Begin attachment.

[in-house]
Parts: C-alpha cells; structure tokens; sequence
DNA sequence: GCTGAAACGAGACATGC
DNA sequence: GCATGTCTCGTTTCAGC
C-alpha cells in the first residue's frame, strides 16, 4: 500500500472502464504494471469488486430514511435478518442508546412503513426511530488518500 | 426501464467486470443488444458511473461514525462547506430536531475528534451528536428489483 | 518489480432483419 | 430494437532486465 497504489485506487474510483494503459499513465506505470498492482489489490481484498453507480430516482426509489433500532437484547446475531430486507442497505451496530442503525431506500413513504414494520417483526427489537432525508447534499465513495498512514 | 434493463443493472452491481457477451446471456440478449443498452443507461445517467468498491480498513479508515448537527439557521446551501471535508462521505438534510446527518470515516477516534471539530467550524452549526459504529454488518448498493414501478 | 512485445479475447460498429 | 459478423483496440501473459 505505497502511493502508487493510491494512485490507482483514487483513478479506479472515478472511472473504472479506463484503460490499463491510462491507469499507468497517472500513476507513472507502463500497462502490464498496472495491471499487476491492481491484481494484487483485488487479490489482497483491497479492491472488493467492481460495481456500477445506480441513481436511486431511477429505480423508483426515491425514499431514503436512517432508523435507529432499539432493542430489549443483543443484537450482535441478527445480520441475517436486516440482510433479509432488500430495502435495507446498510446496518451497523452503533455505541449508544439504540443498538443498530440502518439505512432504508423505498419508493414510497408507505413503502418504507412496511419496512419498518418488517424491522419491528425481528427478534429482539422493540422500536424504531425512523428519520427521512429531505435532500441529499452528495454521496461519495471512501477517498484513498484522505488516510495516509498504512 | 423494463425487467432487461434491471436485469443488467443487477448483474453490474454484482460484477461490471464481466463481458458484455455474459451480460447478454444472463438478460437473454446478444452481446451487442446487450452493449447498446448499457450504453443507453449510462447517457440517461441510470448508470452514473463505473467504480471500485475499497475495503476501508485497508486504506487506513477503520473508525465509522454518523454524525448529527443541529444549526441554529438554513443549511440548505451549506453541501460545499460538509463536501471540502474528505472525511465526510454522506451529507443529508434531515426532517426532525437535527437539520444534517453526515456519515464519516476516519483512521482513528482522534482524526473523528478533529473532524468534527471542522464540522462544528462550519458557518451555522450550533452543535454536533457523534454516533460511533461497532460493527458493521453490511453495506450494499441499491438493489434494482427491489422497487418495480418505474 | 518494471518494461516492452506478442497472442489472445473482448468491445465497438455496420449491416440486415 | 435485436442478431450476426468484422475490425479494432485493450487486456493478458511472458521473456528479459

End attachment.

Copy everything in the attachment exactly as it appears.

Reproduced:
[in-house]
Parts: C-alpha cells; structure tokens; sequence
DNA sequence: GCTGAAACGAGACATGC
DNA sequence: GCATGTCTCGTTTCAGC
C-alpha cells in the first residue's frame, strides 16, 4: 500500500472502464504494471469488486430514511435478518442508546412503513426511530488518500 | 426501464467486470443488444458511473461514525462547506430536531475528534451528536428489483 | 518489480432483419 | 430494437532486465 497504489485506487474510483494503459499513465506505470498492482489489490481484498453507480430516482426509489433500532437484547446475531430486507442497505451496530442503525431506500413513504414494520417483526427489537432525508447534499465513495498512514 | 434493463443493472452491481457477451446471456440478449443498452443507461445517467468498491480498513479508515448537527439557521446551501471535508462521505438534510446527518470515516477516534471539530467550524452549526459504529454488518448498493414501478 | 512485445479475447460498429 | 459478423483496440501473459 505505497502511493502508487493510491494512485490507482483514487483513478479506479472515478472511472473504472479506463484503460490499463491510462491507469499507468497517472500513476507513472507502463500497462502490464498496472495491471499487476491492481491484481494484487483485488487479490489482497483491497479492491472488493467492481460495481456500477445506480441513481436511486431511477429505480423508483426515491425514499431514503436512517432508523435507529432499539432493542430489549443483543443484537450482535441478527445480520441475517436486516440482510433479509432488500430495502435495507446498510446496518451497523452503533455505541449508544439504540443498538443498530440502518439505512432504508423505498419508493414510497408507505413503502418504507412496511419496512419498518418488517424491522419491528425481528427478534429482539422493540422500536424504531425512523428519520427521512429531505435532500441529499452528495454521496461519495471512501477517498484513498484522505488516510495516509498504512 | 423494463425487467432487461434491471436485469443488467443487477448483474453490474454484482460484477461490471464481466463481458458484455455474459451480460447478454444472463438478460437473454446478444452481446451487442446487450452493449447498446448499457450504453443507453449510462447517457440517461441510470448508470452514473463505473467504480471500485475499497475495503476501508485497508486504506487506513477503520473508525465509522454518523454524525448529527443541529444549526441554529438554513443549511440548505451549506453541501460545499460538509463536501471540502474528505472525511465526510454522506451529507443529508434531515426532517426532525437535527437539520444534517453526515456519515464519516476516519483512521482513528482522534482524526473523528478533529473532524468534527471542522464540522462544528462550519458557518451555522450550533452543535454536533457523534454516533460511533461497532460493527458493521453490511453495506450494499441499491438493489434494482427491489422497487418495480418505474 | 518494471518494461516492452506478442497472442489472445473482448468491445465497438455496420449491416440486415 | 435485436442478431450476426468484422475490425479494432485493450487486456493478458511472458521473456528479459